They may also not appreciate the importance of complying with IR35 (the Intermediaries Legislation) which can have a dramatic effect on take-home pay.
You will find that most contractor accountants charge a fixed monthly fee; you may end up paying more with a general accountant who doesn’t appreciate how simple your needs are in practice.
2. What is your accountant’s monthly fee?
Following on from the previous point, the costs of hiring an accountant will always be an important factor for contractors.
Unfortunately, it is not always true that the more you pay, the better the service you get.
You will pay something between £70 and £150 per month for an all-inclusive service. The fee will cover everything from dealing with Companies House to running your company payroll each month and completing your company’s annual accounts.
However, there is nothing more important than feeling comfortable with your accountant, knowing that your tax affairs are being looked after competently, and your tax deadlines are being met.
So, for this reason, we recommend that your decision isn’t overly influenced by price, as other factors (such as customer service) are arguably more important.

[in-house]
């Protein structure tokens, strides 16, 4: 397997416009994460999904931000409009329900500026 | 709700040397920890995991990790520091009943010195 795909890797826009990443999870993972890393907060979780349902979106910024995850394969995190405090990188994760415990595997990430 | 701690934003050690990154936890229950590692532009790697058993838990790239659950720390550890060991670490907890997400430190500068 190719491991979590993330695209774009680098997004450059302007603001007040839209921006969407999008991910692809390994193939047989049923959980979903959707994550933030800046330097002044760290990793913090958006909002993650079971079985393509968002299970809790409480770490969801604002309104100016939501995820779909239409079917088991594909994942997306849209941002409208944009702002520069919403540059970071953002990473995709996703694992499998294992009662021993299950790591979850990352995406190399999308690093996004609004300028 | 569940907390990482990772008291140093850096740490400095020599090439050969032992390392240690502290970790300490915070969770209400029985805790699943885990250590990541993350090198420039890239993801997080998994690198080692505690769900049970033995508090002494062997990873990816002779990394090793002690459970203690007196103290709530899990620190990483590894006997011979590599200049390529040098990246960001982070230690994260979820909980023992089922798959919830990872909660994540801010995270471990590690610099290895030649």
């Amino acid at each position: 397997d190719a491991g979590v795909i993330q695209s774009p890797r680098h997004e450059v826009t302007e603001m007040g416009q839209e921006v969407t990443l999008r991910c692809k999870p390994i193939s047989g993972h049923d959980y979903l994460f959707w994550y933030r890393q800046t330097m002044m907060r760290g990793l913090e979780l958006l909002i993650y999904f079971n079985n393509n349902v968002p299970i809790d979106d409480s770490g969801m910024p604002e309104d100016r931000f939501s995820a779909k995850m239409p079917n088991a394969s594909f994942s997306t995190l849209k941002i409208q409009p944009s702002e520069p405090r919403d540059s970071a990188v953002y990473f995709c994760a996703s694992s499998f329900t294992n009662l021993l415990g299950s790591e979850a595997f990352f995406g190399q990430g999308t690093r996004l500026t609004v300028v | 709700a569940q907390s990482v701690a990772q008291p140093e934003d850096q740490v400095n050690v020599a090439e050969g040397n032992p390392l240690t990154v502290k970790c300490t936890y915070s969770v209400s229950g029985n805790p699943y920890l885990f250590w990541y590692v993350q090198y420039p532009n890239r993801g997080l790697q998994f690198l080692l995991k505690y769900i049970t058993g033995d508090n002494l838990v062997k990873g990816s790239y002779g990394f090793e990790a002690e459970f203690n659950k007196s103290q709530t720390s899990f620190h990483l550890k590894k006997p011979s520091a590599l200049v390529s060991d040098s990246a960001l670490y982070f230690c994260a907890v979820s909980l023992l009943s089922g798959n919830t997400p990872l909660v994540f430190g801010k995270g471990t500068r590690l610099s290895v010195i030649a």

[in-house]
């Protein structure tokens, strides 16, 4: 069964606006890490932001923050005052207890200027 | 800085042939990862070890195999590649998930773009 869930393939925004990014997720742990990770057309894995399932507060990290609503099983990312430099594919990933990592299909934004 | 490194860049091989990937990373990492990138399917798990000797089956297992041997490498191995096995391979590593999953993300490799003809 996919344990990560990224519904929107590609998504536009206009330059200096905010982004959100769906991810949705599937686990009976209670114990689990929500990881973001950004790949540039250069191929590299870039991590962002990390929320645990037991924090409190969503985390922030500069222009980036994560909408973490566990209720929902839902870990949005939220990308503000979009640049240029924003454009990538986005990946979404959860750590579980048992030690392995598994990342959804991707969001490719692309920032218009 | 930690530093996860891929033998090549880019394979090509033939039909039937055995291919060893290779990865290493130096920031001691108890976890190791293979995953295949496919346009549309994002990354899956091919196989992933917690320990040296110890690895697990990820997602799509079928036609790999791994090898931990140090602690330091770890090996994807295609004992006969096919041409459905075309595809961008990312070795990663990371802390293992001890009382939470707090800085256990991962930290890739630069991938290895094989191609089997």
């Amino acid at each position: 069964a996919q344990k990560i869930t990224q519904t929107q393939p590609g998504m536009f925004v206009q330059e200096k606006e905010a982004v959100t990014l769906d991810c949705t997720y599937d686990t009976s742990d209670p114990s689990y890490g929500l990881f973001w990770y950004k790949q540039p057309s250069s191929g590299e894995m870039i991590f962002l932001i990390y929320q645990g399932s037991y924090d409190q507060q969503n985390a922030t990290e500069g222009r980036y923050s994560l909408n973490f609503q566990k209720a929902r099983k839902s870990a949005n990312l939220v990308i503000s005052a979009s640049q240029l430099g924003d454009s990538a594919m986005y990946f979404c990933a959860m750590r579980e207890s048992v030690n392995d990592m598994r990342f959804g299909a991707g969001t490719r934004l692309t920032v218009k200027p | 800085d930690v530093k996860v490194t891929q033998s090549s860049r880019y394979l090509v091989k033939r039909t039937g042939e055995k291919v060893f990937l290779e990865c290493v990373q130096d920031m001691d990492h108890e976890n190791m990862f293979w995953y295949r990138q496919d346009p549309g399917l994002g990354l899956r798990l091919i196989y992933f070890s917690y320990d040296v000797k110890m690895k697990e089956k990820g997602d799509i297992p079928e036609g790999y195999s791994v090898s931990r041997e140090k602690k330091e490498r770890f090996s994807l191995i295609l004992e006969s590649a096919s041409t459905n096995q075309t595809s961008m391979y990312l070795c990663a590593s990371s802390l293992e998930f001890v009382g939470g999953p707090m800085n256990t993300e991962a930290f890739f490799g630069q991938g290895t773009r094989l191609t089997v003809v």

Take a look at our comparison table of leading contractor accountants’ fees.
3. What service will you receive as a client?
Although you can never be sure what it will be like to a client of a particular firm until you actually sign up, there are steps you can take to minimise the odds of choosing a dud accountant.
- Will you be assigned to a dedicated account manager?
- How many other contractor clients does the manager look after (over 75 might be pushing it a bit)?
- Is there some kind of service guarantee, i.e. the accountant will respond to enquiries within x hours?
- Is there a money-back guarantee if, for some reason, the service is not up to scratch?
- Does the accountant offer face-to-face meetings, such as an introductory chat, or annual tax planning reviews?
Find out more about the typical tasks and duties your accountant should carry out here.